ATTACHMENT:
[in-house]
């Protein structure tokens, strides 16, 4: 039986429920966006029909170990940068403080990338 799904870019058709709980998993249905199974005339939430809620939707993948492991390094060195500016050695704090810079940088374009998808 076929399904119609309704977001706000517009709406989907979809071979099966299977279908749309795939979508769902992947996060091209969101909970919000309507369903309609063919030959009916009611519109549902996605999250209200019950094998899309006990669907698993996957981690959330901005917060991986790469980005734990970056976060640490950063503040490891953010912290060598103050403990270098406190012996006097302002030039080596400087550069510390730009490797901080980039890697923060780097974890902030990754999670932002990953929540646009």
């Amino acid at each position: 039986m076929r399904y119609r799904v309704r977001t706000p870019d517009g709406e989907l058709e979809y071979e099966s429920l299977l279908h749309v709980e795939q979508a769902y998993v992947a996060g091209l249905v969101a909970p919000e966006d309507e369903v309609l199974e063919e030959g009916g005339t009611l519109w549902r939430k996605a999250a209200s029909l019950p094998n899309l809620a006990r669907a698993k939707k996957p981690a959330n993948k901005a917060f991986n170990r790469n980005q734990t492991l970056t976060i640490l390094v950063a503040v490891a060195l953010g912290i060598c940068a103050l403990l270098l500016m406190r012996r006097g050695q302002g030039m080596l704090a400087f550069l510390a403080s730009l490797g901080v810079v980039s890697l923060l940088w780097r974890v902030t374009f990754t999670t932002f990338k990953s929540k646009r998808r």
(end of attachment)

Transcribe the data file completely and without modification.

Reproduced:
[in-house]
């Protein structure tokens, strides 16, 4: 039986429920966006029909170990940068403080990338 799904870019058709709980998993249905199974005339939430809620939707993948492991390094060195500016050695704090810079940088374009998808 076929399904119609309704977001706000517009709406989907979809071979099966299977279908749309795939979508769902992947996060091209969101909970919000309507369903309609063919030959009916009611519109549902996605999250209200019950094998899309006990669907698993996957981690959330901005917060991986790469980005734990970056976060640490950063503040490891953010912290060598103050403990270098406190012996006097302002030039080596400087550069510390730009490797901080980039890697923060780097974890902030990754999670932002990953929540646009």
């Amino acid at each position: 039986m076929r399904y119609r799904v309704r977001t706000p870019d517009g709406e989907l058709e979809y071979e099966s429920l299977l279908h749309v709980e795939q979508a769902y998993v992947a996060g091209l249905v969101a909970p919000e966006d309507e369903v309609l199974e063919e030959g009916g005339t009611l519109w549902r939430k996605a999250a209200s029909l019950p094998n899309l809620a006990r669907a698993k939707k996957p981690a959330n993948k901005a917060f991986n170990r790469n980005q734990t492991l970056t976060i640490l390094v950063a503040v490891a060195l953010g912290i060598c940068a103050l403990l270098l500016m406190r012996r006097g050695q302002g030039m080596l704090a400087f550069l510390a403080s730009l490797g901080v810079v980039s890697l923060l940088w780097r974890v902030t374009f990754t999670t932002f990338k990953s929540k646009r998808r």